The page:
The Godfather II
16th Jan 2009 | 11:14
We recently had a sit down with Godfather II executive producer Hunter Smith about the upcoming crime sequel and how it seems to be coming out of nowhere. Pull up a chair and grab yourself an espresso.
We haven't seen that much of the game to date. Why has it been kept so closely guarded?
Smith: Basically open world games take time to come together. When you make a level-based game you can finish one level a year ahead of time and then go around and show it to the press and then go and build the rest of the game. When you make an open-world game everything kind of comes together at the very end.
Where are you now then?
Smith: We're done.
Where does the balance lie between sandbox action and strategy in Godfather II?
Smith: Conceptually the product's 75 percent action, 25 percent strategy. As a player you have a pretty wide range of flexibility. You can decide to be pretty offensive with your guys and send them out to do a lot of things for you... or you can decide you want to do them yourself.
Just from a concept point of view around 25 percent of the time you're thinking about what you're going to do next and upgrading your guys' skills and leveraging them to your advantage. It just depends how much of action you want to get into yourself.
You can decide you want to take over all of the things [rivals' businesses] yourself and only use your guys with you or only use your guys for defence, so you can end up playing it a couple of different ways.
Might some players find the strategy aspects of the game a little intimidating or off-putting, and could they go all-out action if they wanted?
Smith: People ask me that question all the time and personally I feel like there's nothing intimidating about it. We walk you through it in terms of the game's design. When you play any open-world game you constantly go back to the map to figure out what you're going to do next.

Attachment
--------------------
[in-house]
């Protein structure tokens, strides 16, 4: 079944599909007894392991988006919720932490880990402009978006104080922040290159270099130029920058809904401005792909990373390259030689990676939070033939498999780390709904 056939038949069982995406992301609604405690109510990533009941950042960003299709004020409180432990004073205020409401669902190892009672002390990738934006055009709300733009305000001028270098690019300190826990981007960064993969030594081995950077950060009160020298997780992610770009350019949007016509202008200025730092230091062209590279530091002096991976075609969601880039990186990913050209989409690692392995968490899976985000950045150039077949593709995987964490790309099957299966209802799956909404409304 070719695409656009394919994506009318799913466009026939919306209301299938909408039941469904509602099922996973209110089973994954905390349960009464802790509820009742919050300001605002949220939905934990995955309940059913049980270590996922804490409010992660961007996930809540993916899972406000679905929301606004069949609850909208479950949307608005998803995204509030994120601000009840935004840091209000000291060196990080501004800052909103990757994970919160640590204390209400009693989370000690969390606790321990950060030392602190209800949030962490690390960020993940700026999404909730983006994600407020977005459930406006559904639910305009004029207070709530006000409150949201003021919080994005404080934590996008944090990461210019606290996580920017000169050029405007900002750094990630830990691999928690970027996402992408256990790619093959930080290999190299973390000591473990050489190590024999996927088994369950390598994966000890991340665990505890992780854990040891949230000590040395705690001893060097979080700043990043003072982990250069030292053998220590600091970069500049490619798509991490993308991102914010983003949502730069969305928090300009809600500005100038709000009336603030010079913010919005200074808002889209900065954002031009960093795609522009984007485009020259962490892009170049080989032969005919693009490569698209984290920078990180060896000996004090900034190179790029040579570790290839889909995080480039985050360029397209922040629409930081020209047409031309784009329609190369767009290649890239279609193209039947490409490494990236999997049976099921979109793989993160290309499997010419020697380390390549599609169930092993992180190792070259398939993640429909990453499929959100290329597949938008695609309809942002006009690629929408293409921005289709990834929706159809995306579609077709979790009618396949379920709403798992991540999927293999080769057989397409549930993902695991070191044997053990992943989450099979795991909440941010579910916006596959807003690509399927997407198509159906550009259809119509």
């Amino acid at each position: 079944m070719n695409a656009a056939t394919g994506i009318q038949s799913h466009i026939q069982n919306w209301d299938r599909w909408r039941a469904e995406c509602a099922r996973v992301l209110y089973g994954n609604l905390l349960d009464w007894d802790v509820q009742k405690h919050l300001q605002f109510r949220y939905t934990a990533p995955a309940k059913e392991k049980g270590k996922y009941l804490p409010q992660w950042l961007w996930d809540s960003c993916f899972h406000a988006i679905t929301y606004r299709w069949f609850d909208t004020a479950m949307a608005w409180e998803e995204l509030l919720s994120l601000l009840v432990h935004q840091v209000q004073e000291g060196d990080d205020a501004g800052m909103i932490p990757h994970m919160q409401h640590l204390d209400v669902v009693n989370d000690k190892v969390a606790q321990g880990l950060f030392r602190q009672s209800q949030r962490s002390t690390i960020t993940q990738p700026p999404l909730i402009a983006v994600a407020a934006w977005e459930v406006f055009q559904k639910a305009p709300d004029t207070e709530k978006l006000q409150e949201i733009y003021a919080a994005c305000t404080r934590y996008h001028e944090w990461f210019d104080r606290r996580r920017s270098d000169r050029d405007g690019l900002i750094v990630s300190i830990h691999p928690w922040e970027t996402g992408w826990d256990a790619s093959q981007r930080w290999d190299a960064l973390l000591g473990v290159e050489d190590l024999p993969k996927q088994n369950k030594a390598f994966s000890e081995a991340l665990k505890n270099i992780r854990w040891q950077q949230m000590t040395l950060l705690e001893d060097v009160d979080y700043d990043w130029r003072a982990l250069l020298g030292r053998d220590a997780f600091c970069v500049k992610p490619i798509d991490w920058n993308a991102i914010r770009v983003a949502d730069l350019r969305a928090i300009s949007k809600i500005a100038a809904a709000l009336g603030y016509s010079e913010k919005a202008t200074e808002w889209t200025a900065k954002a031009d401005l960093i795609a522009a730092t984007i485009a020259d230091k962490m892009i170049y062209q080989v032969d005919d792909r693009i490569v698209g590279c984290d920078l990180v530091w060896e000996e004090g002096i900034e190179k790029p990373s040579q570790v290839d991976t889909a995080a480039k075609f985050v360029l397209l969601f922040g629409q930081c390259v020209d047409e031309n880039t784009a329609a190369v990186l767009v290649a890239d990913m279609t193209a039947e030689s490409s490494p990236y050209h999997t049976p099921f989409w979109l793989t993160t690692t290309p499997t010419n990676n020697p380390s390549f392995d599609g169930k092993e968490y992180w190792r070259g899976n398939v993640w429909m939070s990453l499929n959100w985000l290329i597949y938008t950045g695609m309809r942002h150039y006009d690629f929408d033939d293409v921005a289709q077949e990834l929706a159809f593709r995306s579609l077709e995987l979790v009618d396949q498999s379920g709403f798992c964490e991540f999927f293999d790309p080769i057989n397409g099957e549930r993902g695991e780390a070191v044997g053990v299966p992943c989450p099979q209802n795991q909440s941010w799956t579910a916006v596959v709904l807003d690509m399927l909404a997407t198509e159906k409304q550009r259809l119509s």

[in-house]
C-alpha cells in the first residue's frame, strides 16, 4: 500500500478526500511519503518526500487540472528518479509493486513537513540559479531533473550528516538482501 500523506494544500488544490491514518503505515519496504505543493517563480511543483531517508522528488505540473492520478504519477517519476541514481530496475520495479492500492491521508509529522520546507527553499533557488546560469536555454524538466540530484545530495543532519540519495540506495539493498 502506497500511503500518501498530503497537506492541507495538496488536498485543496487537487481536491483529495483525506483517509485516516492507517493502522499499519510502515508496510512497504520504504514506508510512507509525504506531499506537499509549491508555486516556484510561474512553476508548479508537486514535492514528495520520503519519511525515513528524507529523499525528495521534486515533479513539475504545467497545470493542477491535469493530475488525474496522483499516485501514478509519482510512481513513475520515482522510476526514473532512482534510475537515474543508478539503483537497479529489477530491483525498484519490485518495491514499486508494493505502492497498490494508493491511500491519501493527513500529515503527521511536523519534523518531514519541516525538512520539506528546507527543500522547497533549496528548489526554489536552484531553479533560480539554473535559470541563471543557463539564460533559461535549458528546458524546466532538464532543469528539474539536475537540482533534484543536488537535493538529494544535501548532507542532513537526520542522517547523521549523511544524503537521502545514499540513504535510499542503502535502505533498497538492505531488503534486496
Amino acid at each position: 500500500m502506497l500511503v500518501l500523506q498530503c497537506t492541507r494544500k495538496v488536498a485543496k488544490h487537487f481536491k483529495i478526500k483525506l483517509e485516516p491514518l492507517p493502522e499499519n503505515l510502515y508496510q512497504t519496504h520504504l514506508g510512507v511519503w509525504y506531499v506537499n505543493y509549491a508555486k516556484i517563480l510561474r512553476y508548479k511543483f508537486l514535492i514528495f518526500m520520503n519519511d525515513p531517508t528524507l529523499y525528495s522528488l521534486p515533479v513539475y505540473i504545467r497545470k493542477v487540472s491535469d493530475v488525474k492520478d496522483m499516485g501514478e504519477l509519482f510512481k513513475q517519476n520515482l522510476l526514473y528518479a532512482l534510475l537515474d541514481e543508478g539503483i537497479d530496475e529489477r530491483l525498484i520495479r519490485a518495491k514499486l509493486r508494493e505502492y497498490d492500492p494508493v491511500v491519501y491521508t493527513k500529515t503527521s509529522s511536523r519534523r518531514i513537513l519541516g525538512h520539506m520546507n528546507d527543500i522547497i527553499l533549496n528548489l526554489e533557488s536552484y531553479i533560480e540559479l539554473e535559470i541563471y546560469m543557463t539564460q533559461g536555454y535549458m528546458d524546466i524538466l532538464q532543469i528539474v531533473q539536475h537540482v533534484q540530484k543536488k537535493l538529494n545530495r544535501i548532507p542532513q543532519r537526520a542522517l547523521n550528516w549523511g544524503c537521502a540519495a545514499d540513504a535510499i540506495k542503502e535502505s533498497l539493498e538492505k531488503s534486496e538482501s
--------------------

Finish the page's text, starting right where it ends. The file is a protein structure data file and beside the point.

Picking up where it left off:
The difference with what we're doing is that now the map's alive so that different things will change around you [based on the antics of other families].
We really did a lot to make it not intimidating nor dry and boring, so it's not so deep where you're spending hours on lots of statistics and information.
It comes to you as you're playing the action game, you'll get updates about what's going on, and you can then press the button to go to the [RTS-like] Don's view [where you oversee the entire world as you grow the family business] and make decisions if you want to, or don't pay attention to them because you're playing the game. So it can be hugely action orientated, you just have to think about what you're going to do next.
Can you tell us about the most significant updates to the series' combat system?
Smith: I think our combat experience is the best in the genre. It's a very intuitive experience. To go hand-to-hand we moved from having to lock on to everybody just to interact with them and then stick mashing to right and left controls so you really feel that you're tied into your avatar in terms of your right and left hands. We also added combos because we have the right and left experience.
Our shooting experience is completely free aim all the time. You can then lock on and move within the lock on window for headshots or knee shots or to shoot a weapon out of a guy's hand.